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County clerk slapped by AG ruling

By Stephen Palkot - Fort Bend Herald

Friday, February 23, 2007

Reprinted with permission

Fort Bend County Clerk Dianne Wilson may have violated criminal law by posting Social Security numbers among county documents on her office's Web site, according to an opinion released this week by Texas Attorney General Greg Abbott.

What happens next isn't yet clear, other than Wilson has been ordered by Abbott to redact the numbers, hundreds of which remained on the Web site Friday morning.

The sometimes scathing opinion came after a request from former County Attorney Bud Childers to determine the legality of the practice.

Wilson in 2003 began the process of making all court files in her office available for online viewing through the county's Web site. Although she was praised by some, her efforts were questioned by county court-at-law judges even as she began. In late 2005 the story was brought to light by a series of articles in The Fort Bend Herald.

Many of the documents that run through Wilson's office, in particular probate documents, contain Social Security numbers, bank routing numbers and other information that could be used by enterprising criminals.

Wilson, who is attending a conference in Austin, could not be reached for comment. County Attorney Roy Cordes, to whom Abbott's opinion is addressed, said Thursday that he and other county officials have been meeting to discuss the letter and its implications. He said a meeting early next week will be held with Wilson to discuss what to do next.


"It's a fairly complicated opinion," said Cordes, "and we're working through it right now."

Cordes declined to answer specific questions about the ruling, including whether Wilson or other county officials could be subject to criminal charges.

"The AG made reference to a statuatory provision that allows criminal charges if you violate the law related to confidential information. And there is some language about what is confidential information under the AG opinion, so it's a fact question and we'll have to go back and look at everything," he said.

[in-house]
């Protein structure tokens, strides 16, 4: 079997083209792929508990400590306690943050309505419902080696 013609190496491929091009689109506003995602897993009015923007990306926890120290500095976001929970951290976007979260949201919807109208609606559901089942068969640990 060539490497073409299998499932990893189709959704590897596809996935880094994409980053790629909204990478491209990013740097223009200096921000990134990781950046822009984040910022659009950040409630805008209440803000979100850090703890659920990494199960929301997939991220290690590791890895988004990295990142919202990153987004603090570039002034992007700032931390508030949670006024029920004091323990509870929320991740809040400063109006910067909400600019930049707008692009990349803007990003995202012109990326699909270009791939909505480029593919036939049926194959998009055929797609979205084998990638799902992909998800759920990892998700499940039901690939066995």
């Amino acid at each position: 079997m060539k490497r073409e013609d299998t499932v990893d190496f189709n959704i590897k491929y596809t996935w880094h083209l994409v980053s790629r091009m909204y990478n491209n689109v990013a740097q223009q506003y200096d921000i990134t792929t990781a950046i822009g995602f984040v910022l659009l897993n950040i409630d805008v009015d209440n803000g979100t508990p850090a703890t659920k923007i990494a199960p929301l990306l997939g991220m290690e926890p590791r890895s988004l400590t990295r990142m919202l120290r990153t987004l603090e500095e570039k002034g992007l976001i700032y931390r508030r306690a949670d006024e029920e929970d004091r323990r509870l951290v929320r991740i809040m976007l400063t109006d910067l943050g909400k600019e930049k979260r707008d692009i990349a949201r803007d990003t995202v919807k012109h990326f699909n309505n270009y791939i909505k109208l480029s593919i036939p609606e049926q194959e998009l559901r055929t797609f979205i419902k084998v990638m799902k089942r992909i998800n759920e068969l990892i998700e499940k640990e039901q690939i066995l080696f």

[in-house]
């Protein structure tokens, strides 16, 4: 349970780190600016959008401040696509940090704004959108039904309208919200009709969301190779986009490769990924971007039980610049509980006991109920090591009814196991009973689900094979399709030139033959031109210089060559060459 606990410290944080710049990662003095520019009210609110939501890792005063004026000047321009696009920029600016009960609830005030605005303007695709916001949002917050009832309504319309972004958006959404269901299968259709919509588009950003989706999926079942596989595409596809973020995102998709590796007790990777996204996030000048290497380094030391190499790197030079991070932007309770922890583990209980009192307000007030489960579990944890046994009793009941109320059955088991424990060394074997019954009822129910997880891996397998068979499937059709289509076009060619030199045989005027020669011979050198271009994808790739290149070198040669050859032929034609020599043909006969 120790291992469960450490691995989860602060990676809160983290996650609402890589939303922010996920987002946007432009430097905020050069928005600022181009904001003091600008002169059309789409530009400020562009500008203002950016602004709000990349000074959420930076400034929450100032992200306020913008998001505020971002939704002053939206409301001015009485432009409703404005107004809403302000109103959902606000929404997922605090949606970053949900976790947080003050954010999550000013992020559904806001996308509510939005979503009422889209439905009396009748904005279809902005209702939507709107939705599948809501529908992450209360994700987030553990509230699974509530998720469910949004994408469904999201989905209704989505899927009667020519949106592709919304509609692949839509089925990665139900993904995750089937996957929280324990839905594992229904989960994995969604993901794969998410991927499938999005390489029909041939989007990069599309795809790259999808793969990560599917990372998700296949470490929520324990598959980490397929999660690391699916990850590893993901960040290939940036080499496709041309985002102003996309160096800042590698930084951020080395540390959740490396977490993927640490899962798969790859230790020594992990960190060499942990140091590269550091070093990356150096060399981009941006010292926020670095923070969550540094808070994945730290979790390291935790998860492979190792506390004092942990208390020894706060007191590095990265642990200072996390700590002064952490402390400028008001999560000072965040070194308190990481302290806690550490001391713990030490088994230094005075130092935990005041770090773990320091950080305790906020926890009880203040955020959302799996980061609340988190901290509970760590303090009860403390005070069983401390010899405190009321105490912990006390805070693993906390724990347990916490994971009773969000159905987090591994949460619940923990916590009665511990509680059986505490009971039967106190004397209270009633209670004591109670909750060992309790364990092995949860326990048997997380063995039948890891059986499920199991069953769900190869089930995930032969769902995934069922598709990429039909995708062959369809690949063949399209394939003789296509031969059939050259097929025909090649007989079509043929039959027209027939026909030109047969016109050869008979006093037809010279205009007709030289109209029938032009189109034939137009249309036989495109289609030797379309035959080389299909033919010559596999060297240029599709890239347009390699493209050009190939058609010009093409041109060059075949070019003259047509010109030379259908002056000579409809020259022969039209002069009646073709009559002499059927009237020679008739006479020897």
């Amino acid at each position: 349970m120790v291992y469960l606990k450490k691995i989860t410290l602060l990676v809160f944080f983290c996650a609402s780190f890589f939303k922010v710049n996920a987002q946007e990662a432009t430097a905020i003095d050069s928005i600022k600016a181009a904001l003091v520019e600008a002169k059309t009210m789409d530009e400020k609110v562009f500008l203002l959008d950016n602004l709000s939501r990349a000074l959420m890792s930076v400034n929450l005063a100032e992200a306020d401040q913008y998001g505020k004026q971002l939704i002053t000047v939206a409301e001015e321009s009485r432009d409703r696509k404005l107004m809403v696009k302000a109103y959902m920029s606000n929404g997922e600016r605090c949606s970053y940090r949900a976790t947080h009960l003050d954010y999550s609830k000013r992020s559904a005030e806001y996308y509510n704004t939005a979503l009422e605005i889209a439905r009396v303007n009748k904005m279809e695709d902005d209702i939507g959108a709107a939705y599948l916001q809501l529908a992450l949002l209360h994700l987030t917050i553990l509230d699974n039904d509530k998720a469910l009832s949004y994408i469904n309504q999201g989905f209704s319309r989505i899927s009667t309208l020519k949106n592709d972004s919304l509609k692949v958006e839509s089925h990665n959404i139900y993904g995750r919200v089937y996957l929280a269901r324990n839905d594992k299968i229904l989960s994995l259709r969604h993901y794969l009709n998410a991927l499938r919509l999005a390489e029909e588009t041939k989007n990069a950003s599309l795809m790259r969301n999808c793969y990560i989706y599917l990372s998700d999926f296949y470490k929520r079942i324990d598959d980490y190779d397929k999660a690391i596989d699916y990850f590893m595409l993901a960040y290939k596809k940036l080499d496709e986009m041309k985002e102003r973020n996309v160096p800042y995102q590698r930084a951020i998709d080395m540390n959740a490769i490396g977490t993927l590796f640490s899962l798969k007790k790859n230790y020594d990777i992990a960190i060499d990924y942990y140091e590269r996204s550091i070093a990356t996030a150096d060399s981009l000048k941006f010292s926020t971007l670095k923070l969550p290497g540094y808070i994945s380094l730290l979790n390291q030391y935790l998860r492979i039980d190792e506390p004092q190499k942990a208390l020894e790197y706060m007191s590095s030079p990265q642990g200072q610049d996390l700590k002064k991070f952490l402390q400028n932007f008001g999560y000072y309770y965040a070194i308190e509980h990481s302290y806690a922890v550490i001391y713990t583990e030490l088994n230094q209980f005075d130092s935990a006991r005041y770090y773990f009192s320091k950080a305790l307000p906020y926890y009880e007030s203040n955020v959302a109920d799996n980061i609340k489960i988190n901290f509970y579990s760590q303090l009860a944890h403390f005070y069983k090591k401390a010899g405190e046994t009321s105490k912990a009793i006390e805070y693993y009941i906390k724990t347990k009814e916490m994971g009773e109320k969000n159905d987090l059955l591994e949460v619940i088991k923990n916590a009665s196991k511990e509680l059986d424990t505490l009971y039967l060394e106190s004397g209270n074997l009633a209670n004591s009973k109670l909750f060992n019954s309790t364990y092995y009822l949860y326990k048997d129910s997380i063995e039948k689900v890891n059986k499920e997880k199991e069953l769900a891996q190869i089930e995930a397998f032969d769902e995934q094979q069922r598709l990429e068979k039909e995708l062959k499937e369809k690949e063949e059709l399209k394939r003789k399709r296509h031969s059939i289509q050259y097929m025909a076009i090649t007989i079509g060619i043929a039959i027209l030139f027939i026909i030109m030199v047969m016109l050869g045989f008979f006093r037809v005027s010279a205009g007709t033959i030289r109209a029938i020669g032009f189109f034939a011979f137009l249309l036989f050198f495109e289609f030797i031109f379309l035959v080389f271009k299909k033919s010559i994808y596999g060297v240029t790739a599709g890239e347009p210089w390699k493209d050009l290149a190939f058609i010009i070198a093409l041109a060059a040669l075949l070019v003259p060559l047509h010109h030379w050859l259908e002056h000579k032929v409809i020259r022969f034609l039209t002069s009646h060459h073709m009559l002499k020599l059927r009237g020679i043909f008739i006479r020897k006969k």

Abbott, in his opinion, stressed the danger of identity theft and the potential for harm with the publication of individuals' Social Security numbers.

"Indeed, it is universally agreed that Social Security numbers are at the heart of identity theft and fraud," said Abbott, "and in today's Internet world where information - including public government information - can be instantly and anonymously obtained by anyone with access to the worldwide web, the danger is even greater."

Texas Government Code Section 552.147(a) states "the Social Security number of a person is exempted" from the Open Records law that requires the disclosure of government documents to the public at large.

Abbott stated that while Social Security numbers may be included on docments considered public record, they should be redacted from those documents before they are distributed.

Furthermore, Abbott pointed out that the release of Social Security numbers does not advance the aims of the Public Information Act because it "does not serve the purpose of openness in government in any forseeable way".

The statute in question, Section 552.147, was created by the Texas Legislature in 2005. Abbott argues that Texas law prior to Section 552.147 did place many specific restrictions on the release of Social Security numbers by a government or private entitity, but Section 552.147 closed many of the "gaps" by making the restriction "all-encompassing."

Texas Government Code Section 552.352 makes the distribution of confidential information a crime in some cases, punishable by a Class B misdemeanor, which carries a fine of up to $1,000 or six months in jail.

Abbott does not specifically state whether Wilson or any county officials may have broken the law

Abbott also takes on the question of whether files in a Texas county clerk's office must have Social Security numbers redacted. He argues that the original files in the courthouse may not be altered to redact the numbers, since those directly involved in a case may need access to that information.

However, any copies of paperwork that contain Social Security numbers should have those redacted, said Abbott, including certified copies. He states that certified copies must be stamped to indicate that information has been redacted.

As Wilson began the process in 2002, she rebuffed efforts by county court-at-law judges to question the practice, ironically using an attorney general's opinion that the judges had no jurisdiction.

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